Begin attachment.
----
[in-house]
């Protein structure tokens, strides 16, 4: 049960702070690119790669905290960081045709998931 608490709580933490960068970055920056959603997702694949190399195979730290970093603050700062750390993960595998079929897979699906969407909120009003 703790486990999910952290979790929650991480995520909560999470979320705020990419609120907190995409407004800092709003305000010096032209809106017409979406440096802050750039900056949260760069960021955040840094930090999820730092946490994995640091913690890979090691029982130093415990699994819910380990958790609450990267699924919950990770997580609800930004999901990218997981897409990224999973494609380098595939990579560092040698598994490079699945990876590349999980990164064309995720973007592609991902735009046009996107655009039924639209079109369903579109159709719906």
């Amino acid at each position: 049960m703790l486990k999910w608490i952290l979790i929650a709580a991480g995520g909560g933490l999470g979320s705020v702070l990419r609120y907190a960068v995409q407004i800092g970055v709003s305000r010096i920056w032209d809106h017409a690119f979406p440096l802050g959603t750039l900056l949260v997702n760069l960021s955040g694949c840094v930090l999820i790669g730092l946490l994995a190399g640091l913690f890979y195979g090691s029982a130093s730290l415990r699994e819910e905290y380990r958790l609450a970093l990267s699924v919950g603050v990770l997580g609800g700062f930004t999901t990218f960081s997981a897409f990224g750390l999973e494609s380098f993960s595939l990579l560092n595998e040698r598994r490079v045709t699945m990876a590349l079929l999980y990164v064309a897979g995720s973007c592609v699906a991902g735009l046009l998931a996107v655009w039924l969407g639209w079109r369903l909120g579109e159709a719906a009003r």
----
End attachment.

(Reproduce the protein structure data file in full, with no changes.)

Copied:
[in-house]
């Protein structure tokens, strides 16, 4: 049960702070690119790669905290960081045709998931 608490709580933490960068970055920056959603997702694949190399195979730290970093603050700062750390993960595998079929897979699906969407909120009003 703790486990999910952290979790929650991480995520909560999470979320705020990419609120907190995409407004800092709003305000010096032209809106017409979406440096802050750039900056949260760069960021955040840094930090999820730092946490994995640091913690890979090691029982130093415990699994819910380990958790609450990267699924919950990770997580609800930004999901990218997981897409990224999973494609380098595939990579560092040698598994490079699945990876590349999980990164064309995720973007592609991902735009046009996107655009039924639209079109369903579109159709719906």
């Amino acid at each position: 049960m703790l486990k999910w608490i952290l979790i929650a709580a991480g995520g909560g933490l999470g979320s705020v702070l990419r609120y907190a960068v995409q407004i800092g970055v709003s305000r010096i920056w032209d809106h017409a690119f979406p440096l802050g959603t750039l900056l949260v997702n760069l960021s955040g694949c840094v930090l999820i790669g730092l946490l994995a190399g640091l913690f890979y195979g090691s029982a130093s730290l415990r699994e819910e905290y380990r958790l609450a970093l990267s699924v919950g603050v990770l997580g609800g700062f930004t999901t990218f960081s997981a897409f990224g750390l999973e494609s380098f993960s595939l990579l560092n595998e040698r598994r490079v045709t699945m990876a590349l079929l999980y990164v064309a897979g995720s973007c592609v699906a991902g735009l046009l998931a996107v655009w039924l969407g639209w079109r369903l909120g579109e159709a719906a009003r």